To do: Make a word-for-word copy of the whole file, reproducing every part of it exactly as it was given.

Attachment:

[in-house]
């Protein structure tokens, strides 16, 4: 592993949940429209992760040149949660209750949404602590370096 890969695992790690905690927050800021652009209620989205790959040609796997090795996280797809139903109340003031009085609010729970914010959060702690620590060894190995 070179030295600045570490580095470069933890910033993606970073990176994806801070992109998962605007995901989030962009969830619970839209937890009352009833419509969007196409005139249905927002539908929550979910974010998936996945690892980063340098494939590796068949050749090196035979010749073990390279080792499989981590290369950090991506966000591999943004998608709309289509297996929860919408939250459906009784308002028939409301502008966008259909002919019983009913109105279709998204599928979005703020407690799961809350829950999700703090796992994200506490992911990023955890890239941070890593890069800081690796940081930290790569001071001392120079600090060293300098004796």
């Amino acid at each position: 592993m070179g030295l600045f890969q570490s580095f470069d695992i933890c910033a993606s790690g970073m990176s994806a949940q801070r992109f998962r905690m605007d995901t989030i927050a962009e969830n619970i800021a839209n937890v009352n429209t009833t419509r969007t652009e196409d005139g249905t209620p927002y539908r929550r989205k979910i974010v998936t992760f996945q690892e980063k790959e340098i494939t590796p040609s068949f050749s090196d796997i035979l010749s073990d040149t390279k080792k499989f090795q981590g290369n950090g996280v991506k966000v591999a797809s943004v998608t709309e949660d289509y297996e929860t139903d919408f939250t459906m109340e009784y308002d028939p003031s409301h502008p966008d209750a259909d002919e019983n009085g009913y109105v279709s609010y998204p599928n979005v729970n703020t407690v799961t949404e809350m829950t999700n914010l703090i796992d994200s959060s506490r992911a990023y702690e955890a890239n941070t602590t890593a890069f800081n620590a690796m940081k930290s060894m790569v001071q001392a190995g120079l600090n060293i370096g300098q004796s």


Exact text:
[in-house]
């Protein structure tokens, strides 16, 4: 592993949940429209992760040149949660209750949404602590370096 890969695992790690905690927050800021652009209620989205790959040609796997090795996280797809139903109340003031009085609010729970914010959060702690620590060894190995 070179030295600045570490580095470069933890910033993606970073990176994806801070992109998962605007995901989030962009969830619970839209937890009352009833419509969007196409005139249905927002539908929550979910974010998936996945690892980063340098494939590796068949050749090196035979010749073990390279080792499989981590290369950090991506966000591999943004998608709309289509297996929860919408939250459906009784308002028939409301502008966008259909002919019983009913109105279709998204599928979005703020407690799961809350829950999700703090796992994200506490992911990023955890890239941070890593890069800081690796940081930290790569001071001392120079600090060293300098004796």
């Amino acid at each position: 592993m070179g030295l600045f890969q570490s580095f470069d695992i933890c910033a993606s790690g970073m990176s994806a949940q801070r992109f998962r905690m605007d995901t989030i927050a962009e969830n619970i800021a839209n937890v009352n429209t009833t419509r969007t652009e196409d005139g249905t209620p927002y539908r929550r989205k979910i974010v998936t992760f996945q690892e980063k790959e340098i494939t590796p040609s068949f050749s090196d796997i035979l010749s073990d040149t390279k080792k499989f090795q981590g290369n950090g996280v991506k966000v591999a797809s943004v998608t709309e949660d289509y297996e929860t139903d919408f939250t459906m109340e009784y308002d028939p003031s409301h502008p966008d209750a259909d002919e019983n009085g009913y109105v279709s609010y998204p599928n979005v729970n703020t407690v799961t949404e809350m829950t999700n914010l703090i796992d994200s959060s506490r992911a990023y702690e955890a890239n941070t602590t890593a890069f800081n620590a690796m940081k930290s060894m790569v001071q001392a190995g120079l600090n060293i370096g300098q004796s």